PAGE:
When we hear of job losses from the carbon tax, often we’re talking about jobs that don’t exist yet.
The issue of how we tackle climate change has become one of the most contentious debates in Australia, and around the world. Often job losses are quoted as a consequence of a carbon tax or an emissions trading scheme. For example, in 2009 Concept Economics produced a report, commissioned by the Minerals Council of Australia, claiming an ETS would result in 23,510 fewer jobs in Australian mining than would otherwise be the case. That’s not the same as job losses, of course. It’s just 23,510 jobs in that sector that would not be created. Instead, most of those people will work in other industries.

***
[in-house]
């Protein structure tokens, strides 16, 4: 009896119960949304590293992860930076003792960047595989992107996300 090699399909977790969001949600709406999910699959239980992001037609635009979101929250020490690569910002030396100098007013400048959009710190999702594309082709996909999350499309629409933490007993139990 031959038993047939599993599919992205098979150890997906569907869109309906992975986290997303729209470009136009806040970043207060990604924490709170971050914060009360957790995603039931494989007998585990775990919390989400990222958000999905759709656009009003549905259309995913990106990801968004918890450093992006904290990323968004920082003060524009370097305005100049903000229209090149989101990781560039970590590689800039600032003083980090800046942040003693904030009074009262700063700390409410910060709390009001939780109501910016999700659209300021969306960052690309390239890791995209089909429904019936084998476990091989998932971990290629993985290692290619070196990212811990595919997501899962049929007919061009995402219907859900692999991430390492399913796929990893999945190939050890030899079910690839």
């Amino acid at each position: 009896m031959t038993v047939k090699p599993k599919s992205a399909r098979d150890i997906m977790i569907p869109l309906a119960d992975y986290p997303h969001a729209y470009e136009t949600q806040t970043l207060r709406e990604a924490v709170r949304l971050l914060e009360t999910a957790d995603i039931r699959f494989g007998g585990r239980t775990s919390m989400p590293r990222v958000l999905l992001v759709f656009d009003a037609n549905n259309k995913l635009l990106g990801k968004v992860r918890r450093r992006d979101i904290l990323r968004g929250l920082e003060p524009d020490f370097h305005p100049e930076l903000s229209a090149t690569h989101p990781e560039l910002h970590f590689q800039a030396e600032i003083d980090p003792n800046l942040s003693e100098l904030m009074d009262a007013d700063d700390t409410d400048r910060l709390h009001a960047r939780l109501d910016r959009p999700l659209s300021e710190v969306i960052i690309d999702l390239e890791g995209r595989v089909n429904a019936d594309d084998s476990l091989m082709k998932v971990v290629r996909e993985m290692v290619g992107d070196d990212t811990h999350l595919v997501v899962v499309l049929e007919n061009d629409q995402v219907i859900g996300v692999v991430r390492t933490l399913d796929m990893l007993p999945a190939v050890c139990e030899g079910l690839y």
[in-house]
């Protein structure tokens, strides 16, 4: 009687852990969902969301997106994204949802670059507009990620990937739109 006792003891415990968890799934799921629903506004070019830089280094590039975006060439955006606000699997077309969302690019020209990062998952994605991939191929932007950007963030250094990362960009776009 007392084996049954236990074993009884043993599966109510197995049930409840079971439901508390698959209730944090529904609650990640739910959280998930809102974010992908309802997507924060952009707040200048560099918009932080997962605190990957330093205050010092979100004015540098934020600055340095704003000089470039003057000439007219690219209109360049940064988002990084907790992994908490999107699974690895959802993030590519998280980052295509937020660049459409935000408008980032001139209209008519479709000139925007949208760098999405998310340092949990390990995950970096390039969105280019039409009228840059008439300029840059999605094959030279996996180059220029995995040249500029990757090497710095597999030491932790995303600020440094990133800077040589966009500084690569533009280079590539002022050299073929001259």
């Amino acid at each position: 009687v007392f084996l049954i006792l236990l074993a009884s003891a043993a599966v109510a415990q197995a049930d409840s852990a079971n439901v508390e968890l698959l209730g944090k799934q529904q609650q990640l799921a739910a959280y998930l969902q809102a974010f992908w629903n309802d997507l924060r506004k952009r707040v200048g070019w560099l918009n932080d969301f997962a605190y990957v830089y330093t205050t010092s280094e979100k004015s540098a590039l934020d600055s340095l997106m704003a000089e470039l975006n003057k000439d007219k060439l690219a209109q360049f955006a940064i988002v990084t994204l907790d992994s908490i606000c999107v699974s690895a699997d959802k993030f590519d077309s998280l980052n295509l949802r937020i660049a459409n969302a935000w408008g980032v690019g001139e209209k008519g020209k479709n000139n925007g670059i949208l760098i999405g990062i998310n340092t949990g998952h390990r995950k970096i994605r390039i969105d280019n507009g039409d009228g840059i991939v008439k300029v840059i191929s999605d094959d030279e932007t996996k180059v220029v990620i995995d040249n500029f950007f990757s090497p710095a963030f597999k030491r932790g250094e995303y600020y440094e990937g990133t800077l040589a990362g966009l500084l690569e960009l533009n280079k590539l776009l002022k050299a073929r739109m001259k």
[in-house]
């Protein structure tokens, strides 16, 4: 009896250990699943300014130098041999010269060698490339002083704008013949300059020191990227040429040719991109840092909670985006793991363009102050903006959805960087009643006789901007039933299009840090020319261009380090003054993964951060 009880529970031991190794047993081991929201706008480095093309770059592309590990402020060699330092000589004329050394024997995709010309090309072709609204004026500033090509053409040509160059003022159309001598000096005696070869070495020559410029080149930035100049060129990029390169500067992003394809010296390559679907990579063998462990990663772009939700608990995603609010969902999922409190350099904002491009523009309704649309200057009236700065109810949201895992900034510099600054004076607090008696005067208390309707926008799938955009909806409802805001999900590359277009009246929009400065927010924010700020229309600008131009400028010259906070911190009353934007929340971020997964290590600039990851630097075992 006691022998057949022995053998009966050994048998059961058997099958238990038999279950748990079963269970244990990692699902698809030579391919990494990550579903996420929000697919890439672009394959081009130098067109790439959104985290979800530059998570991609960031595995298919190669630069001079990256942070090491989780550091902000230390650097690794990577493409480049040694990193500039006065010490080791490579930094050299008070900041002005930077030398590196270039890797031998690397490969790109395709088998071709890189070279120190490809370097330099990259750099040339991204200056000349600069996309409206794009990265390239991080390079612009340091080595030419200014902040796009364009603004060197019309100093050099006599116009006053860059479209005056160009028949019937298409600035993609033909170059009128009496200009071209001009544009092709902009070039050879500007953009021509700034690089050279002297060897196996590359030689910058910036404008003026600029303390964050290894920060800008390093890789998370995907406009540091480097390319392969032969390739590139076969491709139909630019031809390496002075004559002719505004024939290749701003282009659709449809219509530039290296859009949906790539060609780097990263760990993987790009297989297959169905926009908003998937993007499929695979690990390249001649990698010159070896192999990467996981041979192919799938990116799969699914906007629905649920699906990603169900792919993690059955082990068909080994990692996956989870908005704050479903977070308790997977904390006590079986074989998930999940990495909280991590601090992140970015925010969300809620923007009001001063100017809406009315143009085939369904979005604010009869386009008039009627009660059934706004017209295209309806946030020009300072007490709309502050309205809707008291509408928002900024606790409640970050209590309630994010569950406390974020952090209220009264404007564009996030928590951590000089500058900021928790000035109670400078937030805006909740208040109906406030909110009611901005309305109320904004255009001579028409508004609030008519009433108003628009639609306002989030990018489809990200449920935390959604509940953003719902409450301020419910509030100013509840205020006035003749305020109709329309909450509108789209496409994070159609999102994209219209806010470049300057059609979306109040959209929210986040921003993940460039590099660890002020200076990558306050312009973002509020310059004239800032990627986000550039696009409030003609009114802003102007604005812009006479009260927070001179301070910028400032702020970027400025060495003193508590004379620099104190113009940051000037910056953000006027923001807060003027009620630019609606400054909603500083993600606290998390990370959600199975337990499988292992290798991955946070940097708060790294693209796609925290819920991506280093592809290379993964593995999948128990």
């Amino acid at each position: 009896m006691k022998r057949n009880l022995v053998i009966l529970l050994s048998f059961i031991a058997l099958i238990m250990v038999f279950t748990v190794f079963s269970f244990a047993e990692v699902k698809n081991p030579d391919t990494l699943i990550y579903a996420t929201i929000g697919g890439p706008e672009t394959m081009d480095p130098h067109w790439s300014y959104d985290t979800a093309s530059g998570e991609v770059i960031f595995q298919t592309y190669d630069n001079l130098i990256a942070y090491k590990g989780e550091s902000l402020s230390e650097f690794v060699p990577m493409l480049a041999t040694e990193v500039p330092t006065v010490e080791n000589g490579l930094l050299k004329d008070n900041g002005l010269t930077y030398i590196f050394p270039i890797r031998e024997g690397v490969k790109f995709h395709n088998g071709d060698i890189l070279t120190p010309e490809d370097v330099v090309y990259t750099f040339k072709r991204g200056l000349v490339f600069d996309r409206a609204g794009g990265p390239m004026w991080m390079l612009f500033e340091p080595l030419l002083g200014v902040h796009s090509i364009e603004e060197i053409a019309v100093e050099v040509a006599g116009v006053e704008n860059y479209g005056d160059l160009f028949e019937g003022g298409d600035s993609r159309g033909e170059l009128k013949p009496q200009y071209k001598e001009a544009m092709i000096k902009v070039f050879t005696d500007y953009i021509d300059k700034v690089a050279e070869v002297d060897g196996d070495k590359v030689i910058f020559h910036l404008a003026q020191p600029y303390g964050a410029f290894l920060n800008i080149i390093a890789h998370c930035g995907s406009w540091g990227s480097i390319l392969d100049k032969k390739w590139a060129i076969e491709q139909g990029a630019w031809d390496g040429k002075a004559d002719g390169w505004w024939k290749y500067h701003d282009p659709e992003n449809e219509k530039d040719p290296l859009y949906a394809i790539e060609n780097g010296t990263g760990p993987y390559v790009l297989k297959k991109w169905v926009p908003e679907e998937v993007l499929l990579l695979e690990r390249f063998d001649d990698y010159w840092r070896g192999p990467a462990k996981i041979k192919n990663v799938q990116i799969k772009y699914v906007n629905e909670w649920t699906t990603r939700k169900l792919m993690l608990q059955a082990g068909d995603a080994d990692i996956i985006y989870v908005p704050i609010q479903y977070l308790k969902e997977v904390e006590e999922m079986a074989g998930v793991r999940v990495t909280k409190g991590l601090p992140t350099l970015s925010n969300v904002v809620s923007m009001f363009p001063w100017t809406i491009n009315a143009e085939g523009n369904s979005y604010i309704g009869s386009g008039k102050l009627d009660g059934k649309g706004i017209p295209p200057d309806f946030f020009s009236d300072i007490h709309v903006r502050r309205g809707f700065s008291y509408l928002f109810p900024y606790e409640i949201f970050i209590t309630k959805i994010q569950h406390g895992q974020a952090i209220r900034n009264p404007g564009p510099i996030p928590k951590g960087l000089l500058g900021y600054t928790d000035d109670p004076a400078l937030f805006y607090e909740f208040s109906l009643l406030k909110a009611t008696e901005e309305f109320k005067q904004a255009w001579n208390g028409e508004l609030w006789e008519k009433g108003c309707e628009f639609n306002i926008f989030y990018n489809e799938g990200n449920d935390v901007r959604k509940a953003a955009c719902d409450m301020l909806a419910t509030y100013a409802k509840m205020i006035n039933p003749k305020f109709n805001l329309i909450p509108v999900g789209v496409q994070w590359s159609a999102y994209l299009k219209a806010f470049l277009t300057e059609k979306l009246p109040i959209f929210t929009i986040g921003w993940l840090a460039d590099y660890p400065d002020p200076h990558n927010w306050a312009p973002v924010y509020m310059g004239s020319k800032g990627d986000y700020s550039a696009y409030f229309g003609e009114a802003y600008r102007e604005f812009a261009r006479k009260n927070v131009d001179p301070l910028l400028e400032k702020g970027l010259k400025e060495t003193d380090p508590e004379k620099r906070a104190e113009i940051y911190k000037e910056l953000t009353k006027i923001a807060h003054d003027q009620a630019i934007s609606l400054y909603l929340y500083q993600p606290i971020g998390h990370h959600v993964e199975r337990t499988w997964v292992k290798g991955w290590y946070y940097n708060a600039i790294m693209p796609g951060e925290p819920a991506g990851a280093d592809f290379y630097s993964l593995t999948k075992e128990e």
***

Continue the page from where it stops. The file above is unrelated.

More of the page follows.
Bruce Chapman, Director of Policy Impact at the Crawford School of Economics & Government at the Australian National University, discusses the impacts in his paper How many jobs is 23,510 really?
He explains how the surprising fluidity of labour movement has a big part to play in these discussions.
It’s a simple concept that’s worth grasping if you are to understand any reports claiming job losses. Any report from a group with a vested interest is worth a second look.